Prophecy is not always about telling the future. It’s about telling the truth.
Last week, I began looking at the three-fold office or mission of the People of God. God gives us this mission at our baptism. Incorporated into the Body of Christ, we are given a share in Christ’s office of priest, prophet and king.
In the Old Testament, three types of people are anointed or consecrated. You guessed it: priests, prophets, and kings.
In Leviticus 8:12, we read that Moses anointed the tabernacle and the altar and the instruments in the tent of meeting, but also Aaron: “And he [Moses] poured some of the anointing oil on Aaron’s head, and anointed him, to consecrate him.”
We see in 1 Kings 19:16 that God instructs Elijah to anoint not just the next king, but also a prophet to succeed him in mission: Elisha.
In 1 Sam 10:1, the prophet Samuel anoints Saul’s head, although makes it clear that it’s really God anointing him: “Then Samuel took a vial of oil and poured it on [Saul’s] head, and kissed him and said, ‘Has not the Lord anointed you to be prince over His people Israel?’”
Throughout the Old Testament, these anointings are signs that the Holy Spirit has been sent to certain people to carry out specific work of God. These people are consecrated – set apart – for a purpose and mission. We see in the prophecies regarding the new covenant, however, that something different is about to happen: “And it shall come to pass afterward, that I will pour out my spirit on all flesh; your sons and daughters shall prophesy, your old men shall dream dreams, and your young men shall see visions. Even upon the menservants and maidservants in those days, I will pour out my spirit” (Joel 2:28-31).
A sign of the messianic age is that the Spirit will be poured out on not just kings, but servants. It will not just be priests and prophets who are anointed, but all sons and daughters. This comes to pass at Pentecost. Peter recognizes this outpouring of the Spirit for what it is, and he references the prophecy of Joel (Acts 2:17-18).
We are anointed at Baptism and Confirmation, when we receive the Holy Spirit and His gifts.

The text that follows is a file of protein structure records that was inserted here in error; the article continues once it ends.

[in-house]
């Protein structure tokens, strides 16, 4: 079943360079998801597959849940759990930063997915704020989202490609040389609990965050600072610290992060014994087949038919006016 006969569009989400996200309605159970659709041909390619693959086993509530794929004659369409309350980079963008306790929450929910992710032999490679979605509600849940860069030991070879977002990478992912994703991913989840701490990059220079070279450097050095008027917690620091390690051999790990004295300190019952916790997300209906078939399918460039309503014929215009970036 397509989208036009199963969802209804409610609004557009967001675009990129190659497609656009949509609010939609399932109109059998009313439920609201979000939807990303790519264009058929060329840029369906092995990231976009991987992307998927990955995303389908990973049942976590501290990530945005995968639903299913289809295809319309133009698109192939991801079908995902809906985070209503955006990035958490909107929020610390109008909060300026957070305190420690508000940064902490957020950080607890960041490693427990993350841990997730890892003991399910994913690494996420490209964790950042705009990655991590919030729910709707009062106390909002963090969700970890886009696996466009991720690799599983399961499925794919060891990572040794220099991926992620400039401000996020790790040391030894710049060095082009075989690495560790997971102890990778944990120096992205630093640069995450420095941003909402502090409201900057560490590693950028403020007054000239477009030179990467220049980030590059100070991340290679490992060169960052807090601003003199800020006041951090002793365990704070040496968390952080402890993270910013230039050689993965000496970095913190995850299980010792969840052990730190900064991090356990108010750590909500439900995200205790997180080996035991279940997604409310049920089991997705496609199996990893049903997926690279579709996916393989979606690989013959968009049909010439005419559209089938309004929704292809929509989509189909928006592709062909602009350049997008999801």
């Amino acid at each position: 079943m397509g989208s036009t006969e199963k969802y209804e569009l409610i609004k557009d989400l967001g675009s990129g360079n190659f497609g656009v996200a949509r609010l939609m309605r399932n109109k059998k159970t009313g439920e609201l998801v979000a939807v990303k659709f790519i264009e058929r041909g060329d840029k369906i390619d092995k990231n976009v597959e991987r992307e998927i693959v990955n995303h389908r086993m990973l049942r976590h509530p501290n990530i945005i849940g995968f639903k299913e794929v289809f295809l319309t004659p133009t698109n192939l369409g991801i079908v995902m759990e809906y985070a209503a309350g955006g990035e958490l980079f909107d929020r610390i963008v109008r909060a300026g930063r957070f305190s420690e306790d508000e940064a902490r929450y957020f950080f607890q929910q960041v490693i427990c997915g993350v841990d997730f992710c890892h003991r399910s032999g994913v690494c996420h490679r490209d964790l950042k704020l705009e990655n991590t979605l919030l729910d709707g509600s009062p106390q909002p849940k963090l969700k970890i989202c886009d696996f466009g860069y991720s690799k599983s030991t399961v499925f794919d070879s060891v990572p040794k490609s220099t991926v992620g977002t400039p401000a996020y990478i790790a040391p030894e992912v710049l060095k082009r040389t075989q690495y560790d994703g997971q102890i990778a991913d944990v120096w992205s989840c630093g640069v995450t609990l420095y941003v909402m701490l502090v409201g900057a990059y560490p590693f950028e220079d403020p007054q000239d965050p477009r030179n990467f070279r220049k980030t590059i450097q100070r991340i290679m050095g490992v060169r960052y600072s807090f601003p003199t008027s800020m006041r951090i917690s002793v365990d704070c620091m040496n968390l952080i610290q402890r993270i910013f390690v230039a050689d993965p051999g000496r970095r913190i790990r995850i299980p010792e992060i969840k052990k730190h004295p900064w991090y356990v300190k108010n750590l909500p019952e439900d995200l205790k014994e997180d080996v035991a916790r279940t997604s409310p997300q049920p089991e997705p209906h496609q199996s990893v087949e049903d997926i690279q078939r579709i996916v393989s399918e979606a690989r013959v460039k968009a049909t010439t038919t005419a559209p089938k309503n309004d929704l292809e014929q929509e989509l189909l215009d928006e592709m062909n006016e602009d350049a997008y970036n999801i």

Prophecy is not always about telling the future. It’s about telling the truth. Throughout the Old Testament, God sends the prophets to the people to call them to repentance. The prophets are given the difficult mission of preaching the truth to a world that doesn’t necessarily want to hear it. They are given the task of reminding the world of the law and the covenant and the responsibilities that come with being the Chosen People.
This is our mission as well. As prophets, we are given the ability and the responsibility to accept the Gospel and proclaim it to the world. We are tasked with a mission to preach the truth to a world who might reject it.
Our baptismal call is to witness to Christ to the world. In that baptismal homily of his, Peter reminds his congregation: “Always be prepared to make a defense to anyone who calls you to account for the hope that is in you, yet do it with gentleness and reverence” (1 Pt 3:15). The mission of our baptism, which is strengthened and perfected by the Holy Spirit at Confirmation, is to preach the truth in charity. The sacrament of Confirmation “gives us a special strength of the Holy Spirit to spread and defend the faith by word and action as true witnesses of Christ, to confess the name of Christ boldly, and never to be ashamed of the Cross” (CCC 1303).
Shortly after receiving the Holy Spirit, Peter and John are called before the Sanhedrin and told to stop talking about Jesus. They give a response which should be on our lips: “It is impossible for us not to speak about what we have seen and heard” (Acts 4:20).
Is this you? We live in a world that needs prophets. We must be on fire to prophesy, to speak of what the Lord has done and desires to do in our world.
Image credit: “St. Paul Preaching in Athens” (detail) by Raphael, Public domain, via Wikimedia Commons